Inspiration, Challenges, and Advice From Penguin Random House Germany

Pierrot Raschdorff, Marketing Director der Hörverlag

Rethinking Work Routines.

Interviews with Susanne Krebs, Publishing Director cbj Verlag / Penguin JUNIOR, Penguin Random House Germany and Pierrot Raschdorff, Marketing Director der Hörverlag, Penguin Random House Germany.



Susanne Krebs, Publishing Director cbj Verlag / Penguin JUNIOR

Susanne: The strong sense of connection I feel to everyone involved in our wonderful field of work: to my colleagues (even though our daily exchanges are suddenly reduced to Skype-calls), and to our authors and illustrators, with whom we delight in developing books, stories and images inspired by the world around us every day. Sure, we were all interconnected beforehand. But, as ever, it’s not until things get a little rocky that we become more aware of what really matters, and how precious that is. It feels great that people are suddenly saying it. Pure energy!

Pierrot:  To me, working from home has given me the opportunity to rethink my working routines. Everything is a bit more focused: Many, but short and pointed video calls and in between time spent by myself to think and work on one topic intensively. Even if exchange does spark creativity, it is nice to get deeper into one topic for a change and to come up with creative solutions to the problem. Even in times of big data and ever-present algorithms, good ideas are the key to creative and effective marketing that affects people.


Pierrot: Working by myself at home is also the most challenging part of isolation. Video calls do help, but what is definitely missing is the chat at the coffee shop with colleagues or the shared lunch. When we moved to Munich one and a half years ago, I was afraid that our apartment might be a bit too expensive for us (who doesn’t when moving to Munich?!), but it is spacious and bright. Now I am more than happy to have the opportunity to change rooms every now and then – even though it feels like I am continuously broke. You can see me here using my daughter’s changing table as a desk – I’m lucky we still have a couple of weeks until she’s born!

Susanne:  Well, it’s home office week 5, and I’m very much home alone, as my husband and family are currently based elsewhere. So it’s getting … challenging. But hey: I’ve started meditating again. I’m listening to much more music. And my pet parrot definitely loves home office!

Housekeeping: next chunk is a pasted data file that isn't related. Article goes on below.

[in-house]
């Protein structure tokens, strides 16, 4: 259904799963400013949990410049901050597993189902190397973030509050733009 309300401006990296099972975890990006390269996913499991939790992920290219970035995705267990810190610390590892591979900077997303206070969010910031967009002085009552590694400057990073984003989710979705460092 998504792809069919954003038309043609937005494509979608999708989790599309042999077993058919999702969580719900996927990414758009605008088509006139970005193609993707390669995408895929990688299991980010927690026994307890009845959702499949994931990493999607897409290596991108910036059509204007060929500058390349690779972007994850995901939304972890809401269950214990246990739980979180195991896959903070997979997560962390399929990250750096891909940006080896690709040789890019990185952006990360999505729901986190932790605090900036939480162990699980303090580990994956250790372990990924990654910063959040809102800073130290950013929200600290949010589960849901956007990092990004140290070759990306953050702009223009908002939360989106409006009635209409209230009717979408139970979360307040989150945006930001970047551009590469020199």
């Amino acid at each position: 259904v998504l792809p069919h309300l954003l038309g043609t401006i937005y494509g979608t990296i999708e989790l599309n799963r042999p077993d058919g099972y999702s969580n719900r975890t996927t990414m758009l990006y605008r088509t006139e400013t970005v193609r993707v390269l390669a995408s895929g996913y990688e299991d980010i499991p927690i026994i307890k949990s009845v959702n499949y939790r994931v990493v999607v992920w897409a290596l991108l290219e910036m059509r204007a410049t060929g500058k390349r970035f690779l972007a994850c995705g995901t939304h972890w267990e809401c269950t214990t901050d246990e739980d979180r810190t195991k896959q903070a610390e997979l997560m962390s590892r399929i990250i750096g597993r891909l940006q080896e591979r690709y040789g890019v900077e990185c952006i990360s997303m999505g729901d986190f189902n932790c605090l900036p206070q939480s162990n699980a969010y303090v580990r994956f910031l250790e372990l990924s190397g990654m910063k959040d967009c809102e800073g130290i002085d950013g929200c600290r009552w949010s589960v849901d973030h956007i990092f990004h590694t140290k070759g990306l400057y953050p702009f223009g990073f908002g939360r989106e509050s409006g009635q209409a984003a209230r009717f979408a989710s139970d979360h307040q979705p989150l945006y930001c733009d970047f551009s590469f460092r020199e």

Susanne:  Firstly: Reach out and connect, however briefly and in whatever way! Sometimes we hold back, or think to ourselves: “It goes without saying”. Not so! At the start of the coronavirus crisis, I wrote a few encouraging words to our authors and illustrators, urging them to take heart and assuring them that now, if ever, is the time to make books! The response I received was so overwhelmingly positive that it will keep me going until the day I retire. A simple gesture, and a benefit for both sides: What a win in times of crisis! And secondly (ever important): Accept help from time to time!

Pierrot:  Set up new routines and give yourself some structure! Usually, our working days are pretty strictly structured by forces our of our control. But in times of shut-down and working from home we are given the opportunity to structure our days more or less as we please. To me, this means taking the time I’m “saving” in the morning for commute to start the day doing a yoga session, having a healthy breakfast and reading the newspapers before I’m starting up the computer. Hopefully a routine I can, at least in parts, stick to when we go back to the office!


Pierrot:  Here at Hörverlag (one of the audio imprints at Random House Germany), we’ve started a great podcast for the crisis called DESPERATE HOUSELIVES. German actors and celebrities tell stories from their life in quarantine, read from their books or even sing some special songs. All episodes are full of valuable and at times funny tipps to get through these hard times a little easier. I am also reading CORONA UND WIR  (Corona and Us), published by my colleagues at Penguin Germany, which is inspiring and instructive. It is exactly the knowledge a marketing expert needs to widen the horizon.

Susanne:  A great thriller set at the edge of the world, in the Arctic, at the northernmost tip of Norway. It’s written by our fantastic YA-author Elisabeth Herrmann, and I’m completely absorbed by this natural world, so fascinatingly remote. Likewise by the deeply disturbing story, which almost comes too close. The book is yet to be published, I’m afraid – so until then, I have the pleasure of reading it in secret.



Posted: May 1, 2020